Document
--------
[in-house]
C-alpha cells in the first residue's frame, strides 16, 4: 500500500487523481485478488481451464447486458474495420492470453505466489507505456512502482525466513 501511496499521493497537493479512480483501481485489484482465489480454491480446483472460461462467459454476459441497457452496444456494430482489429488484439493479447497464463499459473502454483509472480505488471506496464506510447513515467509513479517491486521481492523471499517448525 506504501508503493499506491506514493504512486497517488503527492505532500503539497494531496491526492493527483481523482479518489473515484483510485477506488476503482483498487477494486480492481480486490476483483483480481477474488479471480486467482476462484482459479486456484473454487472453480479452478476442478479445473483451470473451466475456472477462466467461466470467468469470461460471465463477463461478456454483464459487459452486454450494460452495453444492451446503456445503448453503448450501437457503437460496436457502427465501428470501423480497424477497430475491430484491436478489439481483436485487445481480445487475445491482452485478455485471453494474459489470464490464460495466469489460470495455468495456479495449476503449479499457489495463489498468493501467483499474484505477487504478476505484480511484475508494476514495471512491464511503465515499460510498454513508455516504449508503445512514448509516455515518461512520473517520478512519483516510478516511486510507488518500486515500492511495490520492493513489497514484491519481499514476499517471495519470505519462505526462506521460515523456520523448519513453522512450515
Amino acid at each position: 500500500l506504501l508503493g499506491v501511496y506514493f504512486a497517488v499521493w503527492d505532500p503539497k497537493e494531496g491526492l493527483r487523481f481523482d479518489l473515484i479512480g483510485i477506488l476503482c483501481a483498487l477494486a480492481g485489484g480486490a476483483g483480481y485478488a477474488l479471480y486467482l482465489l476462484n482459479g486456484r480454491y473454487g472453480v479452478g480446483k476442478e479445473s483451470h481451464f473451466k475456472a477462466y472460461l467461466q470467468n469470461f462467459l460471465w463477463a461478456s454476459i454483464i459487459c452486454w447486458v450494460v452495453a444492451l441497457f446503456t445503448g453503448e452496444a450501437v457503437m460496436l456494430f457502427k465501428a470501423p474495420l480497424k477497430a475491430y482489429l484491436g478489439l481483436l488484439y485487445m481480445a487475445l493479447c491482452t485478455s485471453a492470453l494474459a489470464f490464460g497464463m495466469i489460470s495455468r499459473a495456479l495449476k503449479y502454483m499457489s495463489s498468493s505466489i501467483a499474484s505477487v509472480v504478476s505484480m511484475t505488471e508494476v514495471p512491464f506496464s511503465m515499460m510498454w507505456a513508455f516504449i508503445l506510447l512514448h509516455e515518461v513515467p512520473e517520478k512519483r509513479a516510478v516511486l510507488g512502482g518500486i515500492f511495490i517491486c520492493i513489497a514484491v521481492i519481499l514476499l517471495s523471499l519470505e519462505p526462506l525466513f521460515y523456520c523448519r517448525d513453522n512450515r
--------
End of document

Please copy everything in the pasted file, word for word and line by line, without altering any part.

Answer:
[in-house]
C-alpha cells in the first residue's frame, strides 16, 4: 500500500487523481485478488481451464447486458474495420492470453505466489507505456512502482525466513 501511496499521493497537493479512480483501481485489484482465489480454491480446483472460461462467459454476459441497457452496444456494430482489429488484439493479447497464463499459473502454483509472480505488471506496464506510447513515467509513479517491486521481492523471499517448525 506504501508503493499506491506514493504512486497517488503527492505532500503539497494531496491526492493527483481523482479518489473515484483510485477506488476503482483498487477494486480492481480486490476483483483480481477474488479471480486467482476462484482459479486456484473454487472453480479452478476442478479445473483451470473451466475456472477462466467461466470467468469470461460471465463477463461478456454483464459487459452486454450494460452495453444492451446503456445503448453503448450501437457503437460496436457502427465501428470501423480497424477497430475491430484491436478489439481483436485487445481480445487475445491482452485478455485471453494474459489470464490464460495466469489460470495455468495456479495449476503449479499457489495463489498468493501467483499474484505477487504478476505484480511484475508494476514495471512491464511503465515499460510498454513508455516504449508503445512514448509516455515518461512520473517520478512519483516510478516511486510507488518500486515500492511495490520492493513489497514484491519481499514476499517471495519470505519462505526462506521460515523456520523448519513453522512450515
Amino acid at each position: 500500500l506504501l508503493g499506491v501511496y506514493f504512486a497517488v499521493w503527492d505532500p503539497k497537493e494531496g491526492l493527483r487523481f481523482d479518489l473515484i479512480g483510485i477506488l476503482c483501481a483498487l477494486a480492481g485489484g480486490a476483483g483480481y485478488a477474488l479471480y486467482l482465489l476462484n482459479g486456484r480454491y473454487g472453480v479452478g480446483k476442478e479445473s483451470h481451464f473451466k475456472a477462466y472460461l467461466q470467468n469470461f462467459l460471465w463477463a461478456s454476459i454483464i459487459c452486454w447486458v450494460v452495453a444492451l441497457f446503456t445503448g453503448e452496444a450501437v457503437m460496436l456494430f457502427k465501428a470501423p474495420l480497424k477497430a475491430y482489429l484491436g478489439l481483436l488484439y485487445m481480445a487475445l493479447c491482452t485478455s485471453a492470453l494474459a489470464f490464460g497464463m495466469i489460470s495455468r499459473a495456479l495449476k503449479y502454483m499457489s495463489s498468493s505466489i501467483a499474484s505477487v509472480v504478476s505484480m511484475t505488471e508494476v514495471p512491464f506496464s511503465m515499460m510498454w507505456a513508455f516504449i508503445l506510447l512514448h509516455e515518461v513515467p512520473e517520478k512519483r509513479a516510478v516511486l510507488g512502482g518500486i515500492f511495490i517491486c520492493i513489497a514484491v521481492i519481499l514476499l517471495s523471499l519470505e519462505p526462506l525466513f521460515y523456520c523448519r517448525d513453522n512450515r